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Apparent contrast can be suppressed or enhanced when presented within surrounding images. This contextual modulation is typically accounted for with models of contrast gain control. Similarly, the appearance of one part of a face is affected by the appearance of the other parts of the face. These influences are typically accounted for with models of face-specific holistic processing. Here we report evidence that facial skin appearance is modulated by adjacent surfaces. In four experiments we measured the appearance of skin evenness and wrinkles in images with increased or decreased contrast between facial skin and adjacent image regions. Increased contrast with adjacent regions made facial skin appear more even and less wrinkled. We found the effect whether faces were presented upright or inverted, and also when facial features were not present, ruling out face-specific holistic processing as an explanation yet fully consistent with contrast gain control. Because the mechanism is not face specific, contrast between skin and any adjacent surface should affect skin appearance. This suggests that adornments such as makeup, hair coloring, clothing, and jewelry could also affect skin appearance through contrast suppression or enhancement, linking these cultural practices to the structure and function of the visual system.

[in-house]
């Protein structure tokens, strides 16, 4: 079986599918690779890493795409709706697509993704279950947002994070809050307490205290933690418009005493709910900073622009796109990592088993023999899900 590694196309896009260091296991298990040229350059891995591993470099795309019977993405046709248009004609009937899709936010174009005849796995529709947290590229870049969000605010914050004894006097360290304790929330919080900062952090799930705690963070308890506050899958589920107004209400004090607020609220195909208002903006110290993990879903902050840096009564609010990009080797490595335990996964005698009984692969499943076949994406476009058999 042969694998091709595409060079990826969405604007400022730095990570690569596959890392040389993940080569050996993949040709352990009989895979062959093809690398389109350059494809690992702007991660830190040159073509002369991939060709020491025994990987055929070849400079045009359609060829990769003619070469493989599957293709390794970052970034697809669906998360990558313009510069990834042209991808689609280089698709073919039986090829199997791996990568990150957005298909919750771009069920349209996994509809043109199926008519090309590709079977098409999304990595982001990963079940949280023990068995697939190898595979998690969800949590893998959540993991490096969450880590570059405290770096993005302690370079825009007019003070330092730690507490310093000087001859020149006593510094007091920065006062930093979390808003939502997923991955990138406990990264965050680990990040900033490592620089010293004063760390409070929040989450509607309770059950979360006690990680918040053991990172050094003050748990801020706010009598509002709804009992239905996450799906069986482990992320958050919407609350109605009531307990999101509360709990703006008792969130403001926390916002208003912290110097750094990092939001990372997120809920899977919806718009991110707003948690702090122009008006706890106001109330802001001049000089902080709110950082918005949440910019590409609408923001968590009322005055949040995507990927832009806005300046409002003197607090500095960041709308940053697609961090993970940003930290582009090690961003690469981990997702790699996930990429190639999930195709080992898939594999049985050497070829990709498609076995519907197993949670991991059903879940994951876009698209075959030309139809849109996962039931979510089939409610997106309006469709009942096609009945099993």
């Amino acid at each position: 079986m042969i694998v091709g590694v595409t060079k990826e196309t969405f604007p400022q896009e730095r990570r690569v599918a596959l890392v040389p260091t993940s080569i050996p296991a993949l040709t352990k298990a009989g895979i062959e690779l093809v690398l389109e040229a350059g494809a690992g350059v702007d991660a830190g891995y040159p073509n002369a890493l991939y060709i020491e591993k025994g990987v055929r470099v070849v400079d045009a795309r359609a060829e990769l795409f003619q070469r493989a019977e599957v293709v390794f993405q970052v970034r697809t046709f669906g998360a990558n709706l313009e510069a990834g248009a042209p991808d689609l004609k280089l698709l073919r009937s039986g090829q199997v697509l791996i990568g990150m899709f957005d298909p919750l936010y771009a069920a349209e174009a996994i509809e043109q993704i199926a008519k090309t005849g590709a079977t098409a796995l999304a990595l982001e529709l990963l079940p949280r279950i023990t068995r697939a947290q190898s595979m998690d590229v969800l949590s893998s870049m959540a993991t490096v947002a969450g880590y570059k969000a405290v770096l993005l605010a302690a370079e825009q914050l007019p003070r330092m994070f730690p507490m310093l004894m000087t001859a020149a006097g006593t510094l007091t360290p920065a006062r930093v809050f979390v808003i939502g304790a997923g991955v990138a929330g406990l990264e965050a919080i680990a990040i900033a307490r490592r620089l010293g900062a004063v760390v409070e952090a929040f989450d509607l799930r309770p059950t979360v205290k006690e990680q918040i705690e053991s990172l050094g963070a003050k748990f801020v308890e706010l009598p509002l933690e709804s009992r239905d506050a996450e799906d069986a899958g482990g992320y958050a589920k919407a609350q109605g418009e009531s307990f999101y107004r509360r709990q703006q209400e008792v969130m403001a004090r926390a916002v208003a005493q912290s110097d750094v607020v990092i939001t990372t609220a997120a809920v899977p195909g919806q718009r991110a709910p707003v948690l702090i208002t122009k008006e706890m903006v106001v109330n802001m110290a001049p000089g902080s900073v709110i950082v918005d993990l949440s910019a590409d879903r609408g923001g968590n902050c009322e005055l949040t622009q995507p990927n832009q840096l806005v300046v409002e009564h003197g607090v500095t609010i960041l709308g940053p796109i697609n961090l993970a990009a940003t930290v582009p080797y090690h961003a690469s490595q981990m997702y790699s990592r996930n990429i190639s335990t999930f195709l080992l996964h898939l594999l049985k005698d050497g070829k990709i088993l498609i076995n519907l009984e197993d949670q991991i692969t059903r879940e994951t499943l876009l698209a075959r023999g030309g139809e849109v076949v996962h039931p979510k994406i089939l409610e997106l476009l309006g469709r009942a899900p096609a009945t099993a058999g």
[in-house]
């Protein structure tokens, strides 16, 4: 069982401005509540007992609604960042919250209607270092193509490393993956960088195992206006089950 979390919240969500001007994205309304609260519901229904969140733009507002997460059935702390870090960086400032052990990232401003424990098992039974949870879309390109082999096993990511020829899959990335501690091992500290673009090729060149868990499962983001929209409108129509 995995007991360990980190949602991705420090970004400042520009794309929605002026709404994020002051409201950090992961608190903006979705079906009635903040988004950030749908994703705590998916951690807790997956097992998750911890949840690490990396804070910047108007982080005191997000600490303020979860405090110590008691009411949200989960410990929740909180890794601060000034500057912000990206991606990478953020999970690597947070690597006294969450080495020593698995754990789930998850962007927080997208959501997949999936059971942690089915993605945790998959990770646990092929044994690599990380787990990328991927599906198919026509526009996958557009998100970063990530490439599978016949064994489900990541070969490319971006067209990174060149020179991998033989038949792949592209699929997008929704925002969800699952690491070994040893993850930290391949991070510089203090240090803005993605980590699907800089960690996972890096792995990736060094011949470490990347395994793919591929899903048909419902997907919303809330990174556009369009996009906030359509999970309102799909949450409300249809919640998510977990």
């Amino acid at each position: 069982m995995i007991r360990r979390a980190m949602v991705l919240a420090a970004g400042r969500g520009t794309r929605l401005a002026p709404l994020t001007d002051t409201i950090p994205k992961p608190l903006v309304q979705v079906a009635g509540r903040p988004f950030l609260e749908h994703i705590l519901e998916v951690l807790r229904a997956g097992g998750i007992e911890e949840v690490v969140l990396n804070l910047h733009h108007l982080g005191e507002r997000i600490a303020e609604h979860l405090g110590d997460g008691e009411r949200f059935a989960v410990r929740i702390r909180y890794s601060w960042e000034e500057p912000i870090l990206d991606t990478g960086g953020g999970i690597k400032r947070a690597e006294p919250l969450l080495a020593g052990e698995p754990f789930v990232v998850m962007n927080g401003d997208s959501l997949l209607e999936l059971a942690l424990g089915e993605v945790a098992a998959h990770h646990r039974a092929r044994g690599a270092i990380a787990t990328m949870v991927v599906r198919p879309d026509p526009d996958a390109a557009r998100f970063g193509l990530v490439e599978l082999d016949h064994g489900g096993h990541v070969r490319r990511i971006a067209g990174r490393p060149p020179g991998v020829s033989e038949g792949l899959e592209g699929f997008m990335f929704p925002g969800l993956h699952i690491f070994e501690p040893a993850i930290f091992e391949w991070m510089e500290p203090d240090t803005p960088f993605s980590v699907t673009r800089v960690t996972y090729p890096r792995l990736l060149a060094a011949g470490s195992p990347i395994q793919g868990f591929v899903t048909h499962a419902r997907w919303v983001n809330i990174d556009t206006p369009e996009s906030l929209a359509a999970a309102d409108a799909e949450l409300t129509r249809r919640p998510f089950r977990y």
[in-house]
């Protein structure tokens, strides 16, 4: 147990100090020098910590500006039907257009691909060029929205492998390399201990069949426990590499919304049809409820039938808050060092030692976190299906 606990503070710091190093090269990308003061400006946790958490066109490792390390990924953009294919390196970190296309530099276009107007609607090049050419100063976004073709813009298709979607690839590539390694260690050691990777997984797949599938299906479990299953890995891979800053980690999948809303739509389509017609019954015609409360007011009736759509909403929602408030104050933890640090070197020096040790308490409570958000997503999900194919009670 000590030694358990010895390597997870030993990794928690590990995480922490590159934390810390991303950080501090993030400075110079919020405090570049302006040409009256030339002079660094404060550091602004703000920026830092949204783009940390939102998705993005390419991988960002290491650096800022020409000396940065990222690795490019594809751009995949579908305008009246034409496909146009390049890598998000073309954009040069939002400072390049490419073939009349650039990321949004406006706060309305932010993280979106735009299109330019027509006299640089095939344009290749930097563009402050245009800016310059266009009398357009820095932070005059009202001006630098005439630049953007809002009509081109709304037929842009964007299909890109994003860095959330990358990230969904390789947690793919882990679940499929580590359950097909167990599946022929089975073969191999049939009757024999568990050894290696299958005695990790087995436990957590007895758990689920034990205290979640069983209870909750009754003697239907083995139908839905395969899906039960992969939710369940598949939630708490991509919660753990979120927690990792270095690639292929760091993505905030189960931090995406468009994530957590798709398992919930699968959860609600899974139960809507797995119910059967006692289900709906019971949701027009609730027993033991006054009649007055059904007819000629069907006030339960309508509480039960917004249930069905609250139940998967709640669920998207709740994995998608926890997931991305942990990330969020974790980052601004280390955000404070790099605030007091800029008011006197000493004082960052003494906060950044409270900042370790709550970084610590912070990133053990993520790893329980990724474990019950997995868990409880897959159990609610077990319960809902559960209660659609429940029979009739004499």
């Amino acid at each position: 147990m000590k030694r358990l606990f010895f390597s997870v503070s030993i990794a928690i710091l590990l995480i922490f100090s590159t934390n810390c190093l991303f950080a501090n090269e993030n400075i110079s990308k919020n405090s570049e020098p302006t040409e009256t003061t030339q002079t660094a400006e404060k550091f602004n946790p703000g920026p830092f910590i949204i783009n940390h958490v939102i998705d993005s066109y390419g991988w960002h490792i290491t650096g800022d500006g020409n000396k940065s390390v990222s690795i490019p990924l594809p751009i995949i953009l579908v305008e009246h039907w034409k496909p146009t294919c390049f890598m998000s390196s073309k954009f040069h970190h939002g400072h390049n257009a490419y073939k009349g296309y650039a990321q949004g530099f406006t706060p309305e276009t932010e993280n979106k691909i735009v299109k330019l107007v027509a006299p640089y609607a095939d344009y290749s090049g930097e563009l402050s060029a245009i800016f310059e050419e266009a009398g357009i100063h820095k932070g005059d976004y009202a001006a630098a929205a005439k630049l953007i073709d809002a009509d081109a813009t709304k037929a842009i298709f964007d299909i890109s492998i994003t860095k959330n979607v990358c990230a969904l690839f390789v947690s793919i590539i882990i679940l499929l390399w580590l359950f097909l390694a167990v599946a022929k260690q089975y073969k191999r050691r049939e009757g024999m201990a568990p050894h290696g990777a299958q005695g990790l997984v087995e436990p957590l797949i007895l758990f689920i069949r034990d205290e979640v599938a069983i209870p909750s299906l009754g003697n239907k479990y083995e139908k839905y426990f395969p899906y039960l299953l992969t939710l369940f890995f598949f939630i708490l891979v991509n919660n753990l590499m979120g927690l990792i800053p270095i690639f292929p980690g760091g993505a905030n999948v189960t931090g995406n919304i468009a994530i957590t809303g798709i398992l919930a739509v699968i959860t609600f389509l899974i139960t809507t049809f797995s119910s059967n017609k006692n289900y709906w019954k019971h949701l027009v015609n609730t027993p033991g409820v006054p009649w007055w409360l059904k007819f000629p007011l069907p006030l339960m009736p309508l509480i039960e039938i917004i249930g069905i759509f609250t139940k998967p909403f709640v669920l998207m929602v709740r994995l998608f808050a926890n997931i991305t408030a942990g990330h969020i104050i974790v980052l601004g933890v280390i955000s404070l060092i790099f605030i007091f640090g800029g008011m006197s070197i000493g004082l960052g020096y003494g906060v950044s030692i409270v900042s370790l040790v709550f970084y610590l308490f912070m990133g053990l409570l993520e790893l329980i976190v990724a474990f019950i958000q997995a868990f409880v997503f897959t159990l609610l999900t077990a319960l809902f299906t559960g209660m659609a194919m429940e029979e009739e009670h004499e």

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Creative Commons Attribution-Noncommercial-No Derivative Works 4.0 License
This work is licensed under a Creative Commons Attribution-Noncommercial-No Derivative Works 4.0 License.




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